10 Facebook Don’ts for Business
There is plenty of advice out there from digital marketing and social media marketing professionals about how to optimize a company’s Facebook presence. What we see on many business pages are mistakes that companies seem to make. So rather than tell you what you should do, here are 10 Facebook don’ts for businesses.
- Don’t open a business account on a profile page. You can create your own personal profile page and promote your business that way. But if you open a business account on a profile page, it’s against Facebook policies. Profiles are meant to represent an individual, and if you create a profile for your business, your account may be disabled.
- Don’t talk AT your audience. Social media is about conversation, and all good conversation is about allowing people to enter the conversation. Too many businesses still use Facebook primarily for self-promotion.
- Don’t use Facebook as a broadcast channel. Businesses like to use Facebook for routine group broadcasts. That’s a mistake because people don’t sign up to your business page to be broadcast to – rather they want an interactive experience. However, that being said, you can create a live broadcast with integrated chat on Facebook.
- Don’t prevent conversation. The whole reason for having a Facebook page is to have your fans participate. Make sure your settings allow maximum posting ability.
- Don’t delete negative comments. You want your fans to think they have reasonable freedom of speech when they come to your page. The best part about negative comments is that it gives you an opportunity to really talk with your customers – and demonstrate to them that you actually care what they have to say. You may even learn something.
- Don’t create empty tabs. Facebook makes it possible to create a number of different sections to your business page. You can create branding pages, landing pages, as well as discussion and multi-media pages. Unfortunately, many companies don’t make use of their tabs, and this can only leave their fans wondering why they offered empty pages. (The example below comes from a real company page with the name of the company crossed out. If they don't have any upcoming events, why is there an events section?)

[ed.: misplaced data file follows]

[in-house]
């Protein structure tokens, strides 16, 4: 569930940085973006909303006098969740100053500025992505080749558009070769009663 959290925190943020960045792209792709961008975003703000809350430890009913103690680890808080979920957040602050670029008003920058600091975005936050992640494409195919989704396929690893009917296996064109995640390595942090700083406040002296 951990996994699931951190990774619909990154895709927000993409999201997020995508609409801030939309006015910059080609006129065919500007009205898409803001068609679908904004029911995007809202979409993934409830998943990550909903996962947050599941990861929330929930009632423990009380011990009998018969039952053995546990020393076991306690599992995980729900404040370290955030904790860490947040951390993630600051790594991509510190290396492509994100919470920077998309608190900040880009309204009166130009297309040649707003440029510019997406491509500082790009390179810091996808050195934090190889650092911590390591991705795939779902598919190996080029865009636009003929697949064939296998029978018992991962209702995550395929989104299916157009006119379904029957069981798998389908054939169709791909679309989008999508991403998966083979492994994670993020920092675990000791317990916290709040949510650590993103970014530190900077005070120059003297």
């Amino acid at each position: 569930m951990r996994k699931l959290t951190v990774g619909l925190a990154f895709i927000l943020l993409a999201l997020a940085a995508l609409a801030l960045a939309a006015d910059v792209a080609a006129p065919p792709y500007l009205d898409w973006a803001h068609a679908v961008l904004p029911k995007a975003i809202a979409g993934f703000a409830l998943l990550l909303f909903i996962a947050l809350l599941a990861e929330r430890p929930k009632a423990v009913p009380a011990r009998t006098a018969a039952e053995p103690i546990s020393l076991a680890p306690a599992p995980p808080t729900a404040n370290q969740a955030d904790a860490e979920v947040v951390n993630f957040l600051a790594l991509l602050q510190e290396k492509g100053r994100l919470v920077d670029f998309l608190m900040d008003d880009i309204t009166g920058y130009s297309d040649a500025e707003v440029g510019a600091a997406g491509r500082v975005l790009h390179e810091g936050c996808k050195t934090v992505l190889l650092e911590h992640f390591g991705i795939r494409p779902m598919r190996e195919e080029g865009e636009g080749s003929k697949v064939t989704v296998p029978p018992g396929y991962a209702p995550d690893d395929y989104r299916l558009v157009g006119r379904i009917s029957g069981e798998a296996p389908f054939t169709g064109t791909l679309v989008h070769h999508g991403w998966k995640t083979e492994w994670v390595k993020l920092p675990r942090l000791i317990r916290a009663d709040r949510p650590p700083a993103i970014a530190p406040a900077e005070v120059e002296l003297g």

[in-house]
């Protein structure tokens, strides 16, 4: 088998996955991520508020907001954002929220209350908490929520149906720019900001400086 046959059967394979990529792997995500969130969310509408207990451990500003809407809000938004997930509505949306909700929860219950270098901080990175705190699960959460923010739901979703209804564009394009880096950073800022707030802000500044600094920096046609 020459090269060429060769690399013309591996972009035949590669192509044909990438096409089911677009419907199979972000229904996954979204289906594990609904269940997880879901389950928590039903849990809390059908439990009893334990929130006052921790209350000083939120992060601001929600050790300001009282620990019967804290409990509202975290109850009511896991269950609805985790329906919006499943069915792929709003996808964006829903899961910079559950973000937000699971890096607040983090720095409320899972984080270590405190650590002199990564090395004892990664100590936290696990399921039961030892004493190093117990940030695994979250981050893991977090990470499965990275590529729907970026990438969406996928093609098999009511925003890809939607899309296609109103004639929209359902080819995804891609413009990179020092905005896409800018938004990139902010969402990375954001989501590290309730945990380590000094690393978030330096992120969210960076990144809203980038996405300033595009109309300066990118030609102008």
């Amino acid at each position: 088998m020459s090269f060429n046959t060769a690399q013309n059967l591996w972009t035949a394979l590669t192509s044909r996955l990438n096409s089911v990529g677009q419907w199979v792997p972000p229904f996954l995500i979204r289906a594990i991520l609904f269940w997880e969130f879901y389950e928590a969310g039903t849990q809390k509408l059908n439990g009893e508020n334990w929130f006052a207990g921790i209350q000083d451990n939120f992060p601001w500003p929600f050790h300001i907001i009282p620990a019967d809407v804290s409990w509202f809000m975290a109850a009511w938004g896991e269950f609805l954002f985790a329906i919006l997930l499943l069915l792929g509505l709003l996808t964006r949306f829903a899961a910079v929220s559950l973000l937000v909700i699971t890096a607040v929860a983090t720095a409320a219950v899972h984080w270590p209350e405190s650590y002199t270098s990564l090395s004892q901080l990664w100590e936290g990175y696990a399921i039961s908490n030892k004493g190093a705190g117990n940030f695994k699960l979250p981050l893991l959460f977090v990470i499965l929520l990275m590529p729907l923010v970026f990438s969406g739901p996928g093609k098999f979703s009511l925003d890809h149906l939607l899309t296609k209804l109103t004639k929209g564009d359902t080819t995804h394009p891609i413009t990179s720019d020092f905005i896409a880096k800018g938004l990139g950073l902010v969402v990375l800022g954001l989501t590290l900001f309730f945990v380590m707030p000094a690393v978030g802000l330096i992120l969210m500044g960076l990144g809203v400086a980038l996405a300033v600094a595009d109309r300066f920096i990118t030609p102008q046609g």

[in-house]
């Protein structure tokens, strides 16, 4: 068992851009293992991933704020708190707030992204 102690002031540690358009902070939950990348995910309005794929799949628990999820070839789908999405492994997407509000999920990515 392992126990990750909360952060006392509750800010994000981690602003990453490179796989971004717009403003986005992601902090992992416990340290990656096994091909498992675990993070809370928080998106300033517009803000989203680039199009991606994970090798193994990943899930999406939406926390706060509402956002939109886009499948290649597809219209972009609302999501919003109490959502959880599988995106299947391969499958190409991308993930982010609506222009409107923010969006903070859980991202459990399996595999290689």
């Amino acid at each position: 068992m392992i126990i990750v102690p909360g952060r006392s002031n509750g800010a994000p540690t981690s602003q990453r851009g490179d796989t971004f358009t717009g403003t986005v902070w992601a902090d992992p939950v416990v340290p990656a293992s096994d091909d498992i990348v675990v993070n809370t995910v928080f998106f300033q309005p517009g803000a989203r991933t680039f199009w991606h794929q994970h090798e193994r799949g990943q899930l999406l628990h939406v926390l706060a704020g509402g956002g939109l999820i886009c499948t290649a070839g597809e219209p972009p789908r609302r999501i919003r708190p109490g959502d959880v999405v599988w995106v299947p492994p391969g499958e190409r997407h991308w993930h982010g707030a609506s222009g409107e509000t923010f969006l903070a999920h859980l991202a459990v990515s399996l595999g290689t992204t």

- Don’t forget it’s a fan page. What is it about fans that make them different from others? They want to cheer for the home team. That means they want something to cheer about. Many companies create posts with little personality, or with information that does not enthuse. Come up with something fun to read. Reward their loyalty with sneak peeks of upcoming products or services. Create a competition. Give them something to talk about.
- Don’t over post. Remember where your posts go – to your fans’ Facebook walls. What they don’t want to see is every other post on their walls coming from your company. That’s not why they use Facebook. So be considerate. Don’t be spammy, no matter how many conversations you want to start. More than one or two posts a day is chancy.
- Don’t do it alone. Often one person is put in charge of Facebook, and that person does it all – the posts, the comments, etc. Keep in mind this is not a personal profile page, but a company page. Make sure lots of people from your company participate on your Facebook page. Your biggest fans are often your employees, and if they are a part of it, they will want to tell their friends as well.
- Don’t forget to promote your Facebook pages wherever, and whenever you can. As we’ve said many times, Facebook should be a part of an integrated online marketing optimization plan. Make sure there is an easy way for people to connect to your business page by having the Facebook buttons and links on your email signatures, your web pages, your print ads, your t-shirts, your billboards, your social media press releases, and anywhere else that makes sense.
With #10 in mind, if you haven’t become a fan yet of ymarketing’s Facebook page, what are you waiting for?
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